The human aorta specimens exhibiting varying calcific deposits of atherosclerotic vulnerable plaques disease were obtained from the National Disease Research Interchange (NDRI, Philadelphia, Pennsylvania). Some of the tissues exhibited extensive calcification and, in some cases, showed ossification.
The experimental procedures were approved by the City College of the City University of New York, Institutional Review Board (IRB) office. The 12-cm long aorta specimen (Fig. 1, “A”) was dissected longitudinally and then cut into four irregularly shaped size pieces as shown in Fig. 1 and marked FAT, M1, M2, and R1. The aorta specimen was obtained from a 92-year-old female with hypercholesterolemia who died from respiratory arrest. The patient had a history of hypertension but no history of diabetes. In general, we used about 200 samples of atherosclerotic abdominal aortic tissues and cells. The samples size ranged from microns to centimeters.
Experimental Results and Discussions
The patterns of RR peaks in the spectra collected from different positions (Fig. 1) on the intimal aortic wall lesions correlate with the disease process as it progresses through the development of arterial fibrolipid plaques, VPs, and calcification and ossification. RR spectra collected from the four laboratory grade samples, including normal fats, chemicals (pure cholesterol powder, HDL, and LDL) (Fig. 3), and three states of atherosclerotic lesions in aortic tissues are shown in Fig. 4.
Laboratory Grade Samples
Figure 3 shows RR spectra from three materials that will help assign peaks in the spectra from the aortic samples (Fig. 4) to specific compounds. Figure 3(a) shows the RR spectrum of pure cholesterol powder, Fig. 3(b) shows the RR spectrum of fat from the tunica adventitial aorta (Fig. 1, “A” marked as FAT). Figure 3(c) shows the RR spectra of liquid HDL and LDL obtained from human plasma. Figures 3(a)–3(c) highlight the characteristic RR peaks due to cholesterol (located at 704, 1440, and ), to carotenoids (located at 1007, 1157, and ), and to the methylene group  vibrational mode and methyl group  (located at 2854, 2895, and ).28,29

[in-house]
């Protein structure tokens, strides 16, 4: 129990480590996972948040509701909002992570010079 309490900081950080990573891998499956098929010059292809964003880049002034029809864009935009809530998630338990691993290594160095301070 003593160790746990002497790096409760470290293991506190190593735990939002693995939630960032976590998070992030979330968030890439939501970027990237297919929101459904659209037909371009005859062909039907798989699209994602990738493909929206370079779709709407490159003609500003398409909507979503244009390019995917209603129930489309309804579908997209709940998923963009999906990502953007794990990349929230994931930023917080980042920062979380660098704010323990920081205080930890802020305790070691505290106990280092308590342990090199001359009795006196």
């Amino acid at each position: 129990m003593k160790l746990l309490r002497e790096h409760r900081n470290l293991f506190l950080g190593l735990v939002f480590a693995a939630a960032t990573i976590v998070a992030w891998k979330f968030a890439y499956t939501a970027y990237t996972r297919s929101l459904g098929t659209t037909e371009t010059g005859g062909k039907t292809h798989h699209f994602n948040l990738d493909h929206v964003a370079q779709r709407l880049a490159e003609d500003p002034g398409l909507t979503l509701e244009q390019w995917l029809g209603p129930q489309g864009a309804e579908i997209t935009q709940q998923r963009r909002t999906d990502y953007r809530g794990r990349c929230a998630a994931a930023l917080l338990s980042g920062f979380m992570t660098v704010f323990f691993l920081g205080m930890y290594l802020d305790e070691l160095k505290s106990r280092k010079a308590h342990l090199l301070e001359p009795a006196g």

The RR spectrum, collected from the sample site numbered M2-07, is shown in Fig. 4(a). Similar RR spectral profiles of M1-02 and R-11 are not shown. A comparison of the spectrum shown in Fig. 4(a) to the RR spectra in Fig. 3 reveals that the Raman peaks common to both spectra are at 1012, 1161, and . This suggests an assignment for fatty plaque that is close to that of the lipids in aortic tissue [Figs. 3(b) and 3(c)] and, therefore, is likely to be atherosclerotic aortic tissue.11 Lesions in the sites M2-07, M1-02, and R-11 can be considered as representing an early state of the disease process, a noncalcified atherosclerotic fibrolipid plaque whose RR spectrum contains three distinguishable vibrational modes at 1517, 1161, and arising from intense RR lines of carotenoid molecules. These frequencies have been assigned to vibrational modes of the carotene conjugated polyene backbone, and the vibrational mode assigned to aromatic amino acids molecules, tryptophan, and phenylalanine. The weak small peak occurring at can be attributed to the initial calcification of early stage plaque lesions.
In these lesion sites, a second set of Raman spectral molecular fingerprints arises from the macromolecules of lipids and lipoproteins.30 These characteristic vibrational modes are at 2854, 2892, and , as shown in all three spectra in Fig. 3. Key differences in these peaks are seen in the spectra obtained from normal aortic fat tissue and fibrolipid atherosclerotic plaque tissue.11,12,1415.–16 For example, as shown in Figs. 3(a) and 3(b), in HDL/LDL powder and normal aortic fat, the presence of a sharp methylene () peak is observed at . Additionally, the characteristic band of spectral peaks observed at 2932 (Fermi resonance of a mode) and was attributed to the vibrations of methylene (Fermi resonance of a mode) groups. However, in noncalcified atherosclerotic fibrolipid plaque tissue [Fig. 4(a)], the Raman spectral peak at is greatly diminished, while the other two distinct Raman spectral peaks of lipid and lipoproteins at 2895 and decayed greatly. The changes in peak intensity and position in the Raman spectral profiles indicate an important finding. These two characteristics provide a signal to track the transformation of the composition and protein conformation in the cells, as well as the changes in the molecular structure of fibrolipid plaque lesion tissues.31
Vulnerable Atherosclerotic Plaques